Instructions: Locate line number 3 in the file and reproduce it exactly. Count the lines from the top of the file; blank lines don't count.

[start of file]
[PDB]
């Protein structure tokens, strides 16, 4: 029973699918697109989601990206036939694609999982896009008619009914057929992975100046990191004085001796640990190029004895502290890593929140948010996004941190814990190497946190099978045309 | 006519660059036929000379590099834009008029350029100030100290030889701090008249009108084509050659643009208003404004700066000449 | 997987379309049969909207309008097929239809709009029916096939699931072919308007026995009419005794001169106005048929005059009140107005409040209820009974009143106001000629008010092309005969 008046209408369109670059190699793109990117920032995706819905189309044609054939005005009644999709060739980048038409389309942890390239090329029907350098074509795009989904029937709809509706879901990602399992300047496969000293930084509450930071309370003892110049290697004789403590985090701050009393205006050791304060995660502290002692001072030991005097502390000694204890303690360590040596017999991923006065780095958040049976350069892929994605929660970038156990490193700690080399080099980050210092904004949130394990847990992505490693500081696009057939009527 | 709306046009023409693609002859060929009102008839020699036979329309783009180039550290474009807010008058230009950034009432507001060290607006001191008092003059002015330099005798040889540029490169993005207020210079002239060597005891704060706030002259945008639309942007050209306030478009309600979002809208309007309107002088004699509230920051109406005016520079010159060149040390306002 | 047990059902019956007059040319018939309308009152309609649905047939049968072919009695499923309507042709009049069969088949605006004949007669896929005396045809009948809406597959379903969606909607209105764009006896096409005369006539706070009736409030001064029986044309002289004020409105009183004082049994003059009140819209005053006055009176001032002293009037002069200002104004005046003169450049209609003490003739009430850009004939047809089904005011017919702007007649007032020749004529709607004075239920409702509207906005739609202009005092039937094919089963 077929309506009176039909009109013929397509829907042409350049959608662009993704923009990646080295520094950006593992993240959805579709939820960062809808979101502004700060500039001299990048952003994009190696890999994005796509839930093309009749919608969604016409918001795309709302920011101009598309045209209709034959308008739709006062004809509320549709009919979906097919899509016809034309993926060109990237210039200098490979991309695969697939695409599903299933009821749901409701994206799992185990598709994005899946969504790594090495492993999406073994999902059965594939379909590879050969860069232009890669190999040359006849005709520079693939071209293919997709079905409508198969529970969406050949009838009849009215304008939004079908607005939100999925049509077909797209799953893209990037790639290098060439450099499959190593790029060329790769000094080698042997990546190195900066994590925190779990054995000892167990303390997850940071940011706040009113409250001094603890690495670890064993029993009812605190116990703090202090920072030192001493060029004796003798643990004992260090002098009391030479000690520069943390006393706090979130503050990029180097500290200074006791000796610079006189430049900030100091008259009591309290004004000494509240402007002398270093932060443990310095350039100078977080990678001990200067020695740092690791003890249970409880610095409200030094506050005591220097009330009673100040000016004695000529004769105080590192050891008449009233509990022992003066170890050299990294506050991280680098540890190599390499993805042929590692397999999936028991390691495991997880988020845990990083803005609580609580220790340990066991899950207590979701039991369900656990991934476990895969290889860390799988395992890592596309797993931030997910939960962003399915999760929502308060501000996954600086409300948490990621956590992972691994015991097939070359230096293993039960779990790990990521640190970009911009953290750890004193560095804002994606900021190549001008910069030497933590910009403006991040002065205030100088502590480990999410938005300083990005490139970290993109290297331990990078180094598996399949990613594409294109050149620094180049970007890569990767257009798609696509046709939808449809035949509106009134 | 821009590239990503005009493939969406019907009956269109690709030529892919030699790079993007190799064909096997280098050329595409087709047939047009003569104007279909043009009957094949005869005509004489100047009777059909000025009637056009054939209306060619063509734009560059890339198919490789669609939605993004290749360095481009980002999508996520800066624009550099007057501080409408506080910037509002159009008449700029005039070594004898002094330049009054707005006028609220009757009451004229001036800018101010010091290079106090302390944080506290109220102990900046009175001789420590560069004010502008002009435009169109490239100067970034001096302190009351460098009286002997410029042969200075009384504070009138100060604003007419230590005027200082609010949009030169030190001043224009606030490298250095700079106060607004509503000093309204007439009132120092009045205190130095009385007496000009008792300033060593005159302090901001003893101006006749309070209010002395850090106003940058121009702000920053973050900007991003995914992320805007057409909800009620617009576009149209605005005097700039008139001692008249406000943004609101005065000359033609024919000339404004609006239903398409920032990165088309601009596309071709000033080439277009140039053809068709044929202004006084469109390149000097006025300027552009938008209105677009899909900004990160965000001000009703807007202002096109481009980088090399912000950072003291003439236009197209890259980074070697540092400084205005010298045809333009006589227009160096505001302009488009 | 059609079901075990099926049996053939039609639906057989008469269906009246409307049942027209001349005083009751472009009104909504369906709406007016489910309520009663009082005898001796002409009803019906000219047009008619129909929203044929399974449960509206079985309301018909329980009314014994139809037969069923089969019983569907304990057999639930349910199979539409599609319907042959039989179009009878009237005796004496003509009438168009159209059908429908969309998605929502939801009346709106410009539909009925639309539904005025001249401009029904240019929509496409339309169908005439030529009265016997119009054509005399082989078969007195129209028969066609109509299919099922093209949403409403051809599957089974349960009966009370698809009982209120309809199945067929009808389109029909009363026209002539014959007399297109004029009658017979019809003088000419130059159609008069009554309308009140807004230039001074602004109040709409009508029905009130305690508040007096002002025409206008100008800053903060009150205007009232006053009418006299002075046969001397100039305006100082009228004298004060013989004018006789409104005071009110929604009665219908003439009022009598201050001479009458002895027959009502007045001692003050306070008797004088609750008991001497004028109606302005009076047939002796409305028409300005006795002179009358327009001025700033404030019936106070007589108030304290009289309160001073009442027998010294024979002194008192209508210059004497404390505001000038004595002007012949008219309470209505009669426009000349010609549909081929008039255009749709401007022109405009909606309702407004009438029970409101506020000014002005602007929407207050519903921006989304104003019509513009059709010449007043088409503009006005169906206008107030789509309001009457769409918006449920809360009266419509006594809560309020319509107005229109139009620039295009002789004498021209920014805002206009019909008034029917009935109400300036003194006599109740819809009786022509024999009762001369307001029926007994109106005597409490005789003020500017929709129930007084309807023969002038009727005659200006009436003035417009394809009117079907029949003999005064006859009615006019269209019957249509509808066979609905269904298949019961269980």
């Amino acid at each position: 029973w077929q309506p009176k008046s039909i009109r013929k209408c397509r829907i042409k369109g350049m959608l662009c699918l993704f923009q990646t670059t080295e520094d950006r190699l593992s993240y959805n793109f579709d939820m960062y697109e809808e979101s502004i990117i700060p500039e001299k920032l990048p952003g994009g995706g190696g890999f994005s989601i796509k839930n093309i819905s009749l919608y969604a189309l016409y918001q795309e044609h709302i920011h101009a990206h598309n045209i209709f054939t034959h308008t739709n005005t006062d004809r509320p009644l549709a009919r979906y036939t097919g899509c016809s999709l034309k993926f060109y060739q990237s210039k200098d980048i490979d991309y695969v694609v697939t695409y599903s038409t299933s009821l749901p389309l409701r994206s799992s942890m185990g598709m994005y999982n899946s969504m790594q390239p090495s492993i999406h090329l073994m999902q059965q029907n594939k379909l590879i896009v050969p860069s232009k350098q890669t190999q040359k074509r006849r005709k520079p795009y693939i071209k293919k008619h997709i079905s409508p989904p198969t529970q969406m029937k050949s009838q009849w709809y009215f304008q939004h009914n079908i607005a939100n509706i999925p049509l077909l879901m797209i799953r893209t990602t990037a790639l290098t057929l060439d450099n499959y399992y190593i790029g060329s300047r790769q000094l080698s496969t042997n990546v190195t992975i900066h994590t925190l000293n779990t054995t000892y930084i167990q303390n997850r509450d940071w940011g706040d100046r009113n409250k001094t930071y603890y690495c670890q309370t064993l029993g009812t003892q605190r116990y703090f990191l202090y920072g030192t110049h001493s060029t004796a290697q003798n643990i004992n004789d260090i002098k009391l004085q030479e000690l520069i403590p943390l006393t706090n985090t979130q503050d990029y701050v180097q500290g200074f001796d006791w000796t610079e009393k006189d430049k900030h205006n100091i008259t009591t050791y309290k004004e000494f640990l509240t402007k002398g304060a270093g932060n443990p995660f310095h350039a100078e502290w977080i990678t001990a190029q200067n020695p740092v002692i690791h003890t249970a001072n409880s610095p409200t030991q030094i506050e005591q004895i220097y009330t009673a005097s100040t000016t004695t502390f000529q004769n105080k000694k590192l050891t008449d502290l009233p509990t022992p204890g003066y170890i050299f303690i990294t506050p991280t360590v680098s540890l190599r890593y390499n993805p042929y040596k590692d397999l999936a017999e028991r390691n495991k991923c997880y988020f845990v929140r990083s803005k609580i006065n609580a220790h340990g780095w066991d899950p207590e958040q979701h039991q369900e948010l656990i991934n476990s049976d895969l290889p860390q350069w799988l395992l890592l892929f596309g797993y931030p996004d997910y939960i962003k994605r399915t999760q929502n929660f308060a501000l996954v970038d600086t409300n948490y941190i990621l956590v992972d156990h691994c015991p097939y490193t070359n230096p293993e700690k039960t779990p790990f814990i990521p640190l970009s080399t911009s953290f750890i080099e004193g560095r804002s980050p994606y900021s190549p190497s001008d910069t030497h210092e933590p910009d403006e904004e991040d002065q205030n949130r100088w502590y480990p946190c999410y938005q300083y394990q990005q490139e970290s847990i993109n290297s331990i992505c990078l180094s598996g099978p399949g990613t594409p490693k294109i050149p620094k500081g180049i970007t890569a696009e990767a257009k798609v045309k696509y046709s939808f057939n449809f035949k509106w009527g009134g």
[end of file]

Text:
């Amino acid at each position: 029973w077929q309506p009176k008046s039909i009109r013929k209408c397509r829907i042409k369109g350049m959608l662009c699918l993704f923009q990646t670059t080295e520094d950006r190699l593992s993240y959805n793109f579709d939820m960062y697109e809808e979101s502004i990117i700060p500039e001299k920032l990048p952003g994009g995706g190696g890999f994005s989601i796509k839930n093309i819905s009749l919608y969604a189309l016409y918001q795309e044609h709302i920011h101009a990206h598309n045209i209709f054939t034959h308008t739709n005005t006062d004809r509320p009644l549709a009919r979906y036939t097919g899509c016809s999709l034309k993926f060109y060739q990237s210039k200098d980048i490979d991309y695969v694609v697939t695409y599903s038409t299933s009821l749901p389309l409701r994206s799992s942890m185990g598709m994005y999982n899946s969504m790594q390239p090495s492993i999406h090329l073994m999902q059965q029907n594939k379909l590879i896009v050969p860069s232009k350098q890669t190999q040359k074509r006849r005709k520079p795009y693939i071209k293919k008619h997709i079905s409508p989904p198969t529970q969406m029937k050949s009838q009849w709809y009215f304008q939004h009914n079908i607005a939100n509706i999925p049509l077909l879901m797209i799953r893209t990602t990037a790639l290098t057929l060439d450099n499959y399992y190593i790029g060329s300047r790769q000094l080698s496969t042997n990546v190195t992975i900066h994590t925190l000293n779990t054995t000892y930084i167990q303390n997850r509450d940071w940011g706040d100046r009113n409250k001094t930071y603890y690495c670890q309370t064993l029993g009812t003892q605190r116990y703090f990191l202090y920072g030192t110049h001493s060029t004796a290697q003798n643990i004992n004789d260090i002098k009391l004085q030479e000690l520069i403590p943390l006393t706090n985090t979130q503050d990029y701050v180097q500290g200074f001796d006791w000796t610079e009393k006189d430049k900030h205006n100091i008259t009591t050791y309290k004004e000494f640990l509240t402007k002398g304060a270093g932060n443990p995660f310095h350039a100078e502290w977080i990678t001990a190029q200067n020695p740092v002692i690791h003890t249970a001072n409880s610095p409200t030991q030094i506050e005591q004895i220097y009330t009673a005097s100040t000016t004695t502390f000529q004769n105080k000694k590192l050891t008449d502290l009233p509990t022992p204890g003066y170890i050299f303690i990294t506050p991280t360590v680098s540890l190599r890593y390499n993805p042929y040596k590692d397999l999936a017999e028991r390691n495991k991923c997880y988020f845990v929140r990083s803005k609580i006065n609580a220790h340990g780095w066991d899950p207590e958040q979701h039991q369900e948010l656990i991934n476990s049976d895969l290889p860390q350069w799988l395992l890592l892929f596309g797993y931030p996004d997910y939960i962003k994605r399915t999760q929502n929660f308060a501000l996954v970038d600086t409300n948490y941190i990621l956590v992972d156990h691994c015991p097939y490193t070359n230096p293993e700690k039960t779990p790990f814990i990521p640190l970009s080399t911009s953290f750890i080099e004193g560095r804002s980050p994606y900021s190549p190497s001008d910069t030497h210092e933590p910009d403006e904004e991040d002065q205030n949130r100088w502590y480990p946190c999410y938005q300083y394990q990005q490139e970290s847990i993109n290297s331990i992505c990078l180094s598996g099978p399949g990613t594409p490693k294109i050149p620094k500081g180049i970007t890569a696009e990767a257009k798609v045309k696509y046709s939808f057939n449809f035949k509106w009527g009134g």